Trump sends chills through national security world with crackdown on leaks

The Trump administration is reportedly cracking down on internal leaks to the point where the work environment has been described as "increasingly tense and paranoid."

According to a recent Politico report, "Officials at various national security agencies...say they are becoming more concerned that the administration is carefully tracking what they're doing and who they're talking to — then plotting to use them as a scapegoat or accuse them of leaks."

The media outlet adds that some of the changes have included limiting those with access to sensitive information and monitoring the materials people are printing.

RELATED: Inside Trump's senior administration

Trump's official picks for Cabinet and administration positions
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Trump's official picks for Cabinet and administration positions

Counselor to the President: Kellyanne Conway

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Veterans Affairs Secretary: David Shulkin

(Photo credit DOMINICK REUTER/AFP/Getty Images)

Transportation secretary: Elaine Chao

(Photo By Bill Clark/CQ Roll Call)

Energy secretary: Rick Perry

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Secretary of State: Rex Tillerson

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Secretary of Defense: Retired Marine General James Mattis

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Chief of staff: Reince Priebus

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Chief strategist: Steve Bannon


Attorney General: Senator Jeff Sessions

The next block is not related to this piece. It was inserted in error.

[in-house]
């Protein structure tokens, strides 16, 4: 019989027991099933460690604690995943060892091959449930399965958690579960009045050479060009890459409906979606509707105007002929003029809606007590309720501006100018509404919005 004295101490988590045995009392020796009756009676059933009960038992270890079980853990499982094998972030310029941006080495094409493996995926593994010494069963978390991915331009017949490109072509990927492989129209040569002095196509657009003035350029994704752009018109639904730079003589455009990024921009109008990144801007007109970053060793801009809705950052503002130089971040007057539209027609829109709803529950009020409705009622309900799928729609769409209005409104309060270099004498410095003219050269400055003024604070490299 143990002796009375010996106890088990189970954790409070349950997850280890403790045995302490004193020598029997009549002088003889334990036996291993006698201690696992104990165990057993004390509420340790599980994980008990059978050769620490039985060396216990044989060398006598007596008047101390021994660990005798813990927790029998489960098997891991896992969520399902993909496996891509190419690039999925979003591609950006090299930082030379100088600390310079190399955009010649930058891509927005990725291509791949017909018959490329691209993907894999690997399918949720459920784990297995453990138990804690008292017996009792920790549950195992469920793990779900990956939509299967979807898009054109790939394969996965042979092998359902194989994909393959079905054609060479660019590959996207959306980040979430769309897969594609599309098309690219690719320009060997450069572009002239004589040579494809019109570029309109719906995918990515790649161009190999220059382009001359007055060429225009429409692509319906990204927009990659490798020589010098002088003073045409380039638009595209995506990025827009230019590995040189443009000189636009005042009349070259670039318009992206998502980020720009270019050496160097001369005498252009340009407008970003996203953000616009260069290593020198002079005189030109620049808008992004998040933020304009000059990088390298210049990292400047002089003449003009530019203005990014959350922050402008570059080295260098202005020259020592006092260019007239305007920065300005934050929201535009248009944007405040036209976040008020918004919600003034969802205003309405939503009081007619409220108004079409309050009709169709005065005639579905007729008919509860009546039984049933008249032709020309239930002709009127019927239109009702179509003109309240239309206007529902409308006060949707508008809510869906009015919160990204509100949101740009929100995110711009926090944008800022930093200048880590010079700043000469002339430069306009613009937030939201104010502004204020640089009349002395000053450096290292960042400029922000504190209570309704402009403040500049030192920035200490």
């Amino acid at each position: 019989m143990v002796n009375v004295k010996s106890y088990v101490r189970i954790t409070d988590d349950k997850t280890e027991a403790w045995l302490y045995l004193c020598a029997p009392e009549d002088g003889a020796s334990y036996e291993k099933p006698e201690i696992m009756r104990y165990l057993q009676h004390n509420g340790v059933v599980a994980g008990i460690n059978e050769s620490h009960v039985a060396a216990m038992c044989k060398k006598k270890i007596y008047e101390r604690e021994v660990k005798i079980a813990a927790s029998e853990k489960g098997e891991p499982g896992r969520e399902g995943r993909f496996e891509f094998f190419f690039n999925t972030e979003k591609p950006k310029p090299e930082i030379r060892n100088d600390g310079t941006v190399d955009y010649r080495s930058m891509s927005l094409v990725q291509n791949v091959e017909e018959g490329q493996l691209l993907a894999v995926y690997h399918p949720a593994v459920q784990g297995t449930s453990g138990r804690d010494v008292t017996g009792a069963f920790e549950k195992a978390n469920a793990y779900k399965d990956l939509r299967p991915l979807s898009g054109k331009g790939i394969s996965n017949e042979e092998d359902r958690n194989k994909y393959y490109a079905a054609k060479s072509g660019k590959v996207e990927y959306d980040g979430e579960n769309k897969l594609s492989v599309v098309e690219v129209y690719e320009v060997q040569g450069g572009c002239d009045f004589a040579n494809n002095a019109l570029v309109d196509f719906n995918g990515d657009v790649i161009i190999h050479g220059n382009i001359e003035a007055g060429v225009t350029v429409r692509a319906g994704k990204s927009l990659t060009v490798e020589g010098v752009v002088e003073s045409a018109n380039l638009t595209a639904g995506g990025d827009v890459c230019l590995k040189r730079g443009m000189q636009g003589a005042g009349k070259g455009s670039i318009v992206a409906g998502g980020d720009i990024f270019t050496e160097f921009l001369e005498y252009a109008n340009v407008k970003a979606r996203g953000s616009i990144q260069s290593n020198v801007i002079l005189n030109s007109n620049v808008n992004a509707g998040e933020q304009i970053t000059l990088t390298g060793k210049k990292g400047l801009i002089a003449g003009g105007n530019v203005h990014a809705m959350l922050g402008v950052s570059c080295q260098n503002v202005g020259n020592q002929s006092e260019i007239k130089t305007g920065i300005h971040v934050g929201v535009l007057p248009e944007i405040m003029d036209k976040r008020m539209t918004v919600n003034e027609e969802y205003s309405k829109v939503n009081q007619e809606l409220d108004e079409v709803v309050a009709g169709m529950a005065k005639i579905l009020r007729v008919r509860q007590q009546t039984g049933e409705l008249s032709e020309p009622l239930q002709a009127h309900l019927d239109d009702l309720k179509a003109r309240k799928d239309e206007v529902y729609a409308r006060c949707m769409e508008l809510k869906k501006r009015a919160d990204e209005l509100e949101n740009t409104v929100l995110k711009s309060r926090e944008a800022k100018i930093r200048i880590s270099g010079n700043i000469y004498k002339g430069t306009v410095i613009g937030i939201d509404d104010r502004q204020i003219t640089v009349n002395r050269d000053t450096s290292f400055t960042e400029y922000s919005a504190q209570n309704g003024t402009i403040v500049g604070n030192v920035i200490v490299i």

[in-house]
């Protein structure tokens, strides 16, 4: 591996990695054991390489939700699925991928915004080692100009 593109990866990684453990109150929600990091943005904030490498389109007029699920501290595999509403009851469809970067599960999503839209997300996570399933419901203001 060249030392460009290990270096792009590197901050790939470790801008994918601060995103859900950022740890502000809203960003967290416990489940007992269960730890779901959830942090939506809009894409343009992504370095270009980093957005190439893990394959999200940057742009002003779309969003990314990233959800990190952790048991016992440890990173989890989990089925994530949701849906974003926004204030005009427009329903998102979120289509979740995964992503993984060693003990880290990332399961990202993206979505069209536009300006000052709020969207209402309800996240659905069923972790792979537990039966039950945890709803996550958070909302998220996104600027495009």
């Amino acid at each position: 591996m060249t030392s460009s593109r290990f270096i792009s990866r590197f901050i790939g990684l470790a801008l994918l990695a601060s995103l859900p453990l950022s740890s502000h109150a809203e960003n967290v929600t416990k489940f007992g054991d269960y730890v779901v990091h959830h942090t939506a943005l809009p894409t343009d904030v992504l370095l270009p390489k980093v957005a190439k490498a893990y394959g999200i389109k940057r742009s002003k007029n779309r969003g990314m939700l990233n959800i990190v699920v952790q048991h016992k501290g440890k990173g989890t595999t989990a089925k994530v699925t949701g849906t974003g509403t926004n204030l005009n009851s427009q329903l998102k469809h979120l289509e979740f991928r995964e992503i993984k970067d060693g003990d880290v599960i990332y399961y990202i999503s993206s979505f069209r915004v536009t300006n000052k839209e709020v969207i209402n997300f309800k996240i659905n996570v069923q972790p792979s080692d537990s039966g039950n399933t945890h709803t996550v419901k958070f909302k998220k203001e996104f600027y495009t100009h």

(Photo By Bill Clark/CQ Roll Call)

Director of the CIA: Kansas Rep. Mike Pompeo

(Photo By Bill Clark/CQ Roll Call)

Deputy national security adviser: K.T. McFarland

(Photo by Michael Schwartz/Getty Images)

White House counsel: Donald McGahn

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Ambassador to the United Nations: South Carolina Gov. Nikki Haley

(Photo by Astrid Riecken For The Washington Post via Getty Images)

Education secretary: Betsy DeVos

(Photo By Tom Williams/CQ Roll Call)

Commerce secretary: Wilbur Ross

(Photo by Andrew Harrer/Bloomberg via Getty Images)

Homeland security secretary: General John Kelly

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Housing and urban development secretary: Ben Carson

(Photo credit NICHOLAS KAMM/AFP/Getty Images)

Administrator of Environmental Protection Agency: Oklahoma Attorney General Scott Pruitt

(Photo by Spencer Platt/Getty Images)

Health and human services secretary: Tom Price

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Department of Homeland Security: Retired General John Kelly

(REUTERS/Joshua Roberts)

Secretary of agriculture: Sonny Perdue

(BRYAN R. SMITH/AFP/Getty Images)

One official even said there are suspicions the White House may have increased the scope of tracking beyond work-related matters to include personal communications and email accounts.

The New York Times notes that in May, after the media allegedly shared details about the terror attack in Manchester, U.K., Trump said, "The alleged leaks coming out of government agencies are deeply troubling. These leaks have been going on for a long time, and my administration will get to the bottom of this. The leaks of sensitive information pose a grave threat to our national security."

He then asked for an investigation into the leaks and prosecution for those found to be involved.

SEE ALSO: Trump presses Putin on Russian involvement in US election during first meeting

Trump's top officials have been taking steps to control the outflow of information as well; CNN reported in February that press secretary Sean Spicer checked both the work and personal cell phones of his aides "to ensure they weren't communicating with reporters."

Spicer is also said to have reminded them not to use secret messaging apps or reveal details about his crackdown efforts to the media.

A recent Senate Homeland Security Committee report concluded that the problem is a real one; it stated, "Articles published by a range of national news organizations between January 20 and May 25, 2017 included at least 125 stories with leaked information potentially damaging to national security."

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